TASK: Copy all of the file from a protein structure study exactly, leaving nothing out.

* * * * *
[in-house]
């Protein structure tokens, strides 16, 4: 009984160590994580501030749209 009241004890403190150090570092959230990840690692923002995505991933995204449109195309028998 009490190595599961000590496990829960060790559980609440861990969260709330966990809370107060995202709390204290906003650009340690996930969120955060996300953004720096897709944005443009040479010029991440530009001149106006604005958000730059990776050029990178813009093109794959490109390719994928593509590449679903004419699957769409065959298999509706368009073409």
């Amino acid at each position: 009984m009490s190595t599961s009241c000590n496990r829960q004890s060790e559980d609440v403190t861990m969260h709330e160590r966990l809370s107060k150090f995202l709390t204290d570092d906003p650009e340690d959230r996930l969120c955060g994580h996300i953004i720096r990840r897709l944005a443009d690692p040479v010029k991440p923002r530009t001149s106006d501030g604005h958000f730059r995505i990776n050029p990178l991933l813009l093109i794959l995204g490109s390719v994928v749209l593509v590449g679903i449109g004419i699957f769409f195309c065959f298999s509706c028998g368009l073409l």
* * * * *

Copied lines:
[in-house]
């Protein structure tokens, strides 16, 4: 009984160590994580501030749209 009241004890403190150090570092959230990840690692923002995505991933995204449109195309028998 009490190595599961000590496990829960060790559980609440861990969260709330966990809370107060995202709390204290906003650009340690996930969120955060996300953004720096897709944005443009040479010029991440530009001149106006604005958000730059990776050029990178813009093109794959490109390719994928593509590449679903004419699957769409065959298999509706368009073409």
């Amino acid at each position: 009984m009490s190595t599961s009241c000590n496990r829960q004890s060790e559980d609440v403190t861990m969260h709330e160590r966990l809370s107060k150090f995202l709390t204290d570092d906003p650009e340690d959230r996930l969120c955060g994580h996300i953004i720096r990840r897709l944005a443009d690692p040479v010029k991440p923002r530009t001149s106006d501030g604005h958000f730059r995505i990776n050029p990178l991933l813009l093109i794959l995204g490109s390719v994928v749209l593509v590449g679903i449109g004419i699957f769409f195309c065959f298999s509706c028998g368009l073409l």